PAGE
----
What is MapReduce anyway?

I have been wandering into the Hadoop world lately, and doing my best to understand and build MapReduce jobs. Undoubtedly some of you are wondering what MapReduce is…   My novice’s understanding so far that it is to some extent equivalent to ELT in the traditional DW world.

MapReduce is actually two processes that run in sequence – the Mappers and then the Reducers – and sometimes the Reducers are optional. So now we have some more jargon, let’s break that down.

Mappers

Mappers make sense of what is called “unstructured data” – which to me is a bit of a misnomer as it implies the data has no structure. What it really means is it hasn’t been put into a formal structure yet. An example might be a transaction record from an ATM – it may be stored as a line in a file with a number of columns in a known sequence. However because those columns aren’t called out in a structured format such as a database, where you can reference a column directly, it gets called “unstructured”. I’ll do another small post on this soon, but the below picture gives a rough idea of what’s happening:

Fig 1: A Mapper in action
Fig 1: A Mapper in action

So what Mappers do is create the structure on the fly. From your transaction record with 200 possible fields per line, the mappers suck out the relevant components of data for your analysis, and output it ready for the Reducers to consume. This roughly aligns to the “EL” in ELT.

Reducers

Reducers are the value-add processes that take the output from the Reducers. So they will take the output and perform operations on it such as Aggregations, Data Mining – whatever you want to cook up. In my ATM transaction example you may be looking for unusually large transactions or strange withdrawal patterns that may indicate fraud. This is roughly the “T” in ELT.

Reducers can be optional – you can just use your Mappers as one big staging job to get the elements you need from your masses of data for loading elsewhere.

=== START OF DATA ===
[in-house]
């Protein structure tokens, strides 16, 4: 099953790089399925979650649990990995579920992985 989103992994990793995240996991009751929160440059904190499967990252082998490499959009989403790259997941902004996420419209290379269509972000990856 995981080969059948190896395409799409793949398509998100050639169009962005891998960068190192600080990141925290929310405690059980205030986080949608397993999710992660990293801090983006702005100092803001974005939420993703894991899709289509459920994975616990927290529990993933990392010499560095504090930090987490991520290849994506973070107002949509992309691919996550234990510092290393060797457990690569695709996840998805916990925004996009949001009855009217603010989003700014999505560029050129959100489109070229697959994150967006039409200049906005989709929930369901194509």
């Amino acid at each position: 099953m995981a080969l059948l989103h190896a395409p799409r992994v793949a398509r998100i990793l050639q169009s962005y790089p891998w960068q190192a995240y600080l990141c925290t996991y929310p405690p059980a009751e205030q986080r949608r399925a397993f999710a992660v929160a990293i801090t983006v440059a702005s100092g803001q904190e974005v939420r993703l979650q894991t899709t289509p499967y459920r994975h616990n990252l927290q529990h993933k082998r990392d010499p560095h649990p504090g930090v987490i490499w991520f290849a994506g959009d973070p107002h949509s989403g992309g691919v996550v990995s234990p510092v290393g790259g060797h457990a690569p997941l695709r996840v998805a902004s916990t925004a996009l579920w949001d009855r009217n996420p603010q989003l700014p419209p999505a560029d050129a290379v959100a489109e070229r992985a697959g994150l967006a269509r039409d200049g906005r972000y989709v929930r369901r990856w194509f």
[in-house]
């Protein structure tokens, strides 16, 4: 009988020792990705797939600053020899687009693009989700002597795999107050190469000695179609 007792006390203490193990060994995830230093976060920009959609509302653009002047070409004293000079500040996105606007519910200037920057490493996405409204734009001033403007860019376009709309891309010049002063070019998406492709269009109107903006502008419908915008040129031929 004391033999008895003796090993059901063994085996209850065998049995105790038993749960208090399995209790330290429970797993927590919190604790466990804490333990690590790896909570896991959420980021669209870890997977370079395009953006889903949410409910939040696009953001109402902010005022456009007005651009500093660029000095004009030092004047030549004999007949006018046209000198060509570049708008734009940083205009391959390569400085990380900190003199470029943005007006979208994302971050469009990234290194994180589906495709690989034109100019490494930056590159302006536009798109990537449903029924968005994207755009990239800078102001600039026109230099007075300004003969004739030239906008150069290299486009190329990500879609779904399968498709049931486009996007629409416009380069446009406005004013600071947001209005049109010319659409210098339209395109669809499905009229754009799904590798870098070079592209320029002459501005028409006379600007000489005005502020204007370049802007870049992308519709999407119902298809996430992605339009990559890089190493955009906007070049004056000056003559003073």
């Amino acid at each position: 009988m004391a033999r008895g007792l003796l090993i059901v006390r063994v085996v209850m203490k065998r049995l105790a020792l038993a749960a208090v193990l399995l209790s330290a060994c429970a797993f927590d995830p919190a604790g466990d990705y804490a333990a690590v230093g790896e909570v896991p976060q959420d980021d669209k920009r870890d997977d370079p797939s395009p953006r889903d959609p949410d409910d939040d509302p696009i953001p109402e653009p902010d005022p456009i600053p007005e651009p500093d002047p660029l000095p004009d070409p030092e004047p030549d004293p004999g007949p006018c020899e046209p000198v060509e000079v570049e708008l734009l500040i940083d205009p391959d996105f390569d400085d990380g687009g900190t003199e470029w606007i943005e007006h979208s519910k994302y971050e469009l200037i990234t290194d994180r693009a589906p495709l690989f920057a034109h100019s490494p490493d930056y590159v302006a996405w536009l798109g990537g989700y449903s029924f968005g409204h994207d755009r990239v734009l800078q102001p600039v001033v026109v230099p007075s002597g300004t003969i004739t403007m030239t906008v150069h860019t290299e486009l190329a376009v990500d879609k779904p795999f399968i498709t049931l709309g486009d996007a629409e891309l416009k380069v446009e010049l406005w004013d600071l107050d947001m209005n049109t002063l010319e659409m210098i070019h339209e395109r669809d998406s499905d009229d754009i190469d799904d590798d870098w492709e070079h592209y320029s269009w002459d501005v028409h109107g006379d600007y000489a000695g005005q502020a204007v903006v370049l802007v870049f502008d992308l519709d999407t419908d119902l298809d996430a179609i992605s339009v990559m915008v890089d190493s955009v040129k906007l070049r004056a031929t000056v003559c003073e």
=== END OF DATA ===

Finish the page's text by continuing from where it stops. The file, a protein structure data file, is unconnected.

Distributed Computing

The clever part in all this is in how this gets distributed across many compute nodes so it can do this cheaply and relatively quickly. However that’s another big subject in itself, which requires a bit of understanding about how HDFS – the Hadoop File System – works under the hood. So i’ll park that for now and leave you with some other MapReduce Explanations that I found helpful:

Read More

MapReduce in C# for Hadoop on Azure

There are a bewildering array of language options available to write Mappers and Reducers (aka MapReduce) – Java and Python feature heavily, and for the non programmer the entire exercise is borderline incomprehensible.

However, a kind soul by the name of Sreedhar Pelluru has posted a simple walkthrough for building a Mapper and Reducer using C# & VS2010 for us Microsoft oriented souls, with an intended Hadoop on Azure target. The walkthrough is here: Walkthrough: Creating and Using C# Mapper and Reducer (Hadoop Streaming)

There are a few holes in the script so here’s the things to look out for:

  • In the section “Create and run a Map/Reduce job on HadoopOnAzure portal”, the first item suggests you run a Javascript command to get the IP address, but doesn’t provide it until a few lines later – the command is: “#cat file:///apps/dist/conf/core-site.xml “. You can also find out the IP by remoting into the cluster and running IPConfig at the command line.
  • Step 7 in the same section asks you to open hadoop-streaming.jar, and it took me a while to realise this mean on the HadoopOnAzure portal, not on your local machine (so I spent quite a bit of time in misadventures trying to manipulate the file on my local machine)
  • Error messages for job failure aren’t terribly helpful, and there’s no validation on job parameter input, so really really make sure that your command really does look exactly like the one in step 11. Miss a double quote or mistype a path and you will get no hint as to that being the source of the error.

Eventually I beat the above and achieved victory – a successful job run on HadoopOnAzure with the expected results. Next challenge – build my own data, mapper & reducer and repeat. Then get it into Hive….

 

Read More